Dr Mary Shannon wins Leverhulme award to research 18th century busker
- Tuesday, March 30, 2021
The School of Humanities is delighted to announce that Dr Mary Shannon has won a 15-month research fellowship worth £60,000 from the prestigious Leverhulme Trust. Her research, entitled The Celebrated Billy Waters and Popular Culture in 19th-century Britain will examine the life and legacy of Billy Waters (c.1786-1823), the famed African-American busker in 19th-century London who became known as 'King of the Beggars'.
Waters entertained theatre-goers on the streets of central London by playing violin and performing 'peculiar antics' in exchange for halfpennies, dressed in a naval uniform and a feathered hat. He is often just a footnote in academic histories but was once a famous character in a widespread literary craze. An ex-sailor and transatlantic migrant, Waters allows us to reconceptualise black presence in 19th-century Britain and to re-evaluate a broader range of literary culture, from Dickens to Thackeray. This project demonstrates how this seemingly marginalized individual allows us to rethink the construction of Victorian and present-day historical memory, and the relationship of popular culture to both the archive and literary cultures.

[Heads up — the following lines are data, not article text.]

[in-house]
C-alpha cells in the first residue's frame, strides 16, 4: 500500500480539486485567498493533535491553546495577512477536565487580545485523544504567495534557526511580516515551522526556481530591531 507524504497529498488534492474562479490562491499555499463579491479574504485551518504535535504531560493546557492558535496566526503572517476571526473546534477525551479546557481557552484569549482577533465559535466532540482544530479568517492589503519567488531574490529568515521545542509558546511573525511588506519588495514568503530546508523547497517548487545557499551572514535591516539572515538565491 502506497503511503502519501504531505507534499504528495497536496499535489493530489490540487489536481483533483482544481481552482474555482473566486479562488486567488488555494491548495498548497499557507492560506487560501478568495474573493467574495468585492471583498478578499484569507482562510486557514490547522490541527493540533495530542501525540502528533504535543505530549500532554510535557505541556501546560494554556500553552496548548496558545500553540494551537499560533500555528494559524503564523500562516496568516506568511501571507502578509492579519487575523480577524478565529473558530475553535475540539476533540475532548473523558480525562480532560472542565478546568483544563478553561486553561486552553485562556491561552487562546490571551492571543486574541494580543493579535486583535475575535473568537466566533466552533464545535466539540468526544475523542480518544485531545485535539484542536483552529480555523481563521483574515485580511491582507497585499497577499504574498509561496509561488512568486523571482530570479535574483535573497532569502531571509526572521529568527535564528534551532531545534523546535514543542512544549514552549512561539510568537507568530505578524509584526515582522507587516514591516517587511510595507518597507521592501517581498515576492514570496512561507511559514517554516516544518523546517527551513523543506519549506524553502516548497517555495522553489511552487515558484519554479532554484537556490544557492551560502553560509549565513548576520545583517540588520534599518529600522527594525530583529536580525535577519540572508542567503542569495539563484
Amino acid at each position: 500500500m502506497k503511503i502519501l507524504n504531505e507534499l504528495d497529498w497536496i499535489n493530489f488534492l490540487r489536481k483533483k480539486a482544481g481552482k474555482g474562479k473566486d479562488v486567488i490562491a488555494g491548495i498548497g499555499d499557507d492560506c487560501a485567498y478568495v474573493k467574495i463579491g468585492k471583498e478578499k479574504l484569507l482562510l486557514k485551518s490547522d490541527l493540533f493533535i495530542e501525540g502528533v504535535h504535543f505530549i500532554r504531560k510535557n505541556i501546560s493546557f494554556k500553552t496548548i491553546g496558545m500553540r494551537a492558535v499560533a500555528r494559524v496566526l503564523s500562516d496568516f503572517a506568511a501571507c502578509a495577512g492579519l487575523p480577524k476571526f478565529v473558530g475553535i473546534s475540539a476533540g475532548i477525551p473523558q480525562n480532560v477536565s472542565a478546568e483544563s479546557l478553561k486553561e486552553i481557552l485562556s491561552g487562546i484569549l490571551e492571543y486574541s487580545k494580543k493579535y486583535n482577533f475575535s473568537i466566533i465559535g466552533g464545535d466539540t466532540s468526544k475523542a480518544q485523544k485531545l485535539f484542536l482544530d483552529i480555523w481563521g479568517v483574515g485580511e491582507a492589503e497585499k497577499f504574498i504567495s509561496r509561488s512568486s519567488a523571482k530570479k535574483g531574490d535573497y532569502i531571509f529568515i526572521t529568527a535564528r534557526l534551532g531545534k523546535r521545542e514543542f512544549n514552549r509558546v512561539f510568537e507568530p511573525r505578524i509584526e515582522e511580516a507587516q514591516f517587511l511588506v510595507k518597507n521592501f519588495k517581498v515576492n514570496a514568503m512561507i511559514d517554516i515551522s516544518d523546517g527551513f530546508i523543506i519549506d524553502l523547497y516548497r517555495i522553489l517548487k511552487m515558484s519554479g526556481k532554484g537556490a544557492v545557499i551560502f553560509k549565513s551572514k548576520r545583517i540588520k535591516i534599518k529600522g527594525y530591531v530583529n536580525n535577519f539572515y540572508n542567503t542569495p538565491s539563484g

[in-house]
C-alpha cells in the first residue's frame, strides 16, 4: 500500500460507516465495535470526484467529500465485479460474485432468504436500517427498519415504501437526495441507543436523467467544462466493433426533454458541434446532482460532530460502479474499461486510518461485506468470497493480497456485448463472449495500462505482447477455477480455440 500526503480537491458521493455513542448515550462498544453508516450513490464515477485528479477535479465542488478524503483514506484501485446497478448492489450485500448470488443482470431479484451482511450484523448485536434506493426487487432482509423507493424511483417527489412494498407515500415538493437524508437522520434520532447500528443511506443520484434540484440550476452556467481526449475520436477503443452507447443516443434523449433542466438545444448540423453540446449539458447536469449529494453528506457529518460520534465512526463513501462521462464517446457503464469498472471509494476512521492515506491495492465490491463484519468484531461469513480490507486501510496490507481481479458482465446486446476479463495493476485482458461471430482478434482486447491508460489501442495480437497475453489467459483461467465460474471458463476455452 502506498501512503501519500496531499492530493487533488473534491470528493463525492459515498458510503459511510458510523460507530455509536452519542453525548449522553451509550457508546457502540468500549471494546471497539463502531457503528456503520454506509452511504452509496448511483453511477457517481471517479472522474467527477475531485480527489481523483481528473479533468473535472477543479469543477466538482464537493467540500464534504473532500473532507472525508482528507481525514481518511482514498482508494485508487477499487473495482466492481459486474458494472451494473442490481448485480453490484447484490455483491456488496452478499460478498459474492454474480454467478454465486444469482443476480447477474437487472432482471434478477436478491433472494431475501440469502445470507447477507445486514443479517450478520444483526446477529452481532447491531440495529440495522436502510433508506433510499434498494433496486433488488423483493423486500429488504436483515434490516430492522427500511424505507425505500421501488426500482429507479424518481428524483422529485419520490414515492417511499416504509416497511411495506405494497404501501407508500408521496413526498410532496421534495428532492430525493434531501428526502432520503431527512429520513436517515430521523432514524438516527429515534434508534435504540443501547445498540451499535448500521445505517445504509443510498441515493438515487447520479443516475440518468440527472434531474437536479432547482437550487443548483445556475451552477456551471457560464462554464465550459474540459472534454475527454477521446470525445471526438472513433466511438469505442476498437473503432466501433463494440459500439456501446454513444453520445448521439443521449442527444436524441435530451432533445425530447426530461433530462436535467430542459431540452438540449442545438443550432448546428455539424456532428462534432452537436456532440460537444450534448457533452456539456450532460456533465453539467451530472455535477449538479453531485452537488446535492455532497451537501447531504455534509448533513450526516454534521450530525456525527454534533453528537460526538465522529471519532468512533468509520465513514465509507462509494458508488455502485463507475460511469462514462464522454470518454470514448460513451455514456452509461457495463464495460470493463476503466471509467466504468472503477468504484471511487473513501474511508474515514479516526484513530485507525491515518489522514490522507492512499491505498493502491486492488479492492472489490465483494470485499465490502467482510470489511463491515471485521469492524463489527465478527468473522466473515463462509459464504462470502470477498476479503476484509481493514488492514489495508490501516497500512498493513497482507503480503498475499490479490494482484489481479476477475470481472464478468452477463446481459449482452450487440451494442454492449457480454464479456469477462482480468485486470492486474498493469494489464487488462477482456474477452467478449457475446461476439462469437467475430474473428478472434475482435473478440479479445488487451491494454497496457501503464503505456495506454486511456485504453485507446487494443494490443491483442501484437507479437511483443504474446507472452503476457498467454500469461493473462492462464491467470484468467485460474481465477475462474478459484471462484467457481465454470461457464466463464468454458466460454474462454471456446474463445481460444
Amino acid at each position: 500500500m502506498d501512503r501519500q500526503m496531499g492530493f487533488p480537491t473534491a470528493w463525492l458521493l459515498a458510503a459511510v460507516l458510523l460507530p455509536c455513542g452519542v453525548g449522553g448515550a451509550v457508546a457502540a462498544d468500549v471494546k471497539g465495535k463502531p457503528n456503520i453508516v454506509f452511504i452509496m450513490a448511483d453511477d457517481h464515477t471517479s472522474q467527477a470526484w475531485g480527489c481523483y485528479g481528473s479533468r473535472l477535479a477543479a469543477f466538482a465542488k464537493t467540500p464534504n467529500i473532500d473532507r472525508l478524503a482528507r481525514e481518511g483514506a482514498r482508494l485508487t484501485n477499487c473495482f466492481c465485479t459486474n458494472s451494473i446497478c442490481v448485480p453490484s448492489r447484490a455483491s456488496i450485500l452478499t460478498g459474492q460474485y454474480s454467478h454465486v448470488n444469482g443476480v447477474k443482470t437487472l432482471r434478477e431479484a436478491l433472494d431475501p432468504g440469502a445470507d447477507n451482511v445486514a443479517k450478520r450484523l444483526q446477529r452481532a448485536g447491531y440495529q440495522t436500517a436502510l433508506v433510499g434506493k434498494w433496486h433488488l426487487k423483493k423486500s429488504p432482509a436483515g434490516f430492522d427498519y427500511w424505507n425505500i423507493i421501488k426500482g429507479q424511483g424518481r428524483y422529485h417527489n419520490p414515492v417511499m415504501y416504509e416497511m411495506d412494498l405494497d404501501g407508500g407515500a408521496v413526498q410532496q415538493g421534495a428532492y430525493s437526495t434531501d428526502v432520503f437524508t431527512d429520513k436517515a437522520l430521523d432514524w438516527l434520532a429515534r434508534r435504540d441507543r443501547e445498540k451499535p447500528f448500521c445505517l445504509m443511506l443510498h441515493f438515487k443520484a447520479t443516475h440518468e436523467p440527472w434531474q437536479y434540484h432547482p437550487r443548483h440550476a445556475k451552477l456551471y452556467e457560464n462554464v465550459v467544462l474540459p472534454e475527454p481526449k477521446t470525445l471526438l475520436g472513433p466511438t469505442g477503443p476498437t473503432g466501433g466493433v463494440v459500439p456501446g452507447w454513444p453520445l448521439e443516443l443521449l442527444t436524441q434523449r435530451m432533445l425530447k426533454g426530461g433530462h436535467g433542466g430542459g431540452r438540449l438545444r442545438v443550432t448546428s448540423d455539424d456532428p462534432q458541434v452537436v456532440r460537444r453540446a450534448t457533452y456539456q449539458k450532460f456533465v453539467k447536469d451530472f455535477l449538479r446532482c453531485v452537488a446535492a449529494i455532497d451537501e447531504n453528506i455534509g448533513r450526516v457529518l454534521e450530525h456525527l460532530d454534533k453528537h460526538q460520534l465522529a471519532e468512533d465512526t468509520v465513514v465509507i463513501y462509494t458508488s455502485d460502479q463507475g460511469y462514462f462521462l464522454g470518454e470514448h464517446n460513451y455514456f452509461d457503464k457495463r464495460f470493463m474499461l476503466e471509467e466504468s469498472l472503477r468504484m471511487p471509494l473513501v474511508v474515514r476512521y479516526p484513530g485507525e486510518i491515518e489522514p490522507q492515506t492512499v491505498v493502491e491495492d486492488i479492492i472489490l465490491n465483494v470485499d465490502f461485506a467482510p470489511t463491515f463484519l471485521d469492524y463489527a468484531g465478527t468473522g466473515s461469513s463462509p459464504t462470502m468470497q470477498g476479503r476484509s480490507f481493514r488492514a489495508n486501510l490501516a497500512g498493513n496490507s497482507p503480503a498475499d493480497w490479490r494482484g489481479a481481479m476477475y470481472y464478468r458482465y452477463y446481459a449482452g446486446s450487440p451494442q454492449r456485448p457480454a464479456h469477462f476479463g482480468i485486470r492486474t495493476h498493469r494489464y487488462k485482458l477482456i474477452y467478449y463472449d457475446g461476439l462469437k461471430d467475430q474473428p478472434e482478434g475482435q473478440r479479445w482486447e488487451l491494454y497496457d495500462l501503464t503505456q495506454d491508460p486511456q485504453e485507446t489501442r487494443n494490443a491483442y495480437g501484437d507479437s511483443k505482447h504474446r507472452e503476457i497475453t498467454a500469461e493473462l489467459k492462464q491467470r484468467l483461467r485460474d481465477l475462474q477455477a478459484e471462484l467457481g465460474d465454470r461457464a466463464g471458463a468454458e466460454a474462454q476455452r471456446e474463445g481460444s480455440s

Dr Shannon comments: "Billy Waters is a largely-forgotten character in nineteenth-century literature and culture, but he was of widespread importance at the time. I'm looking forward to recovering diverse histories through exploring Waters and his world, as well as his legacy in the popular culture of Victorian Britain and beyond."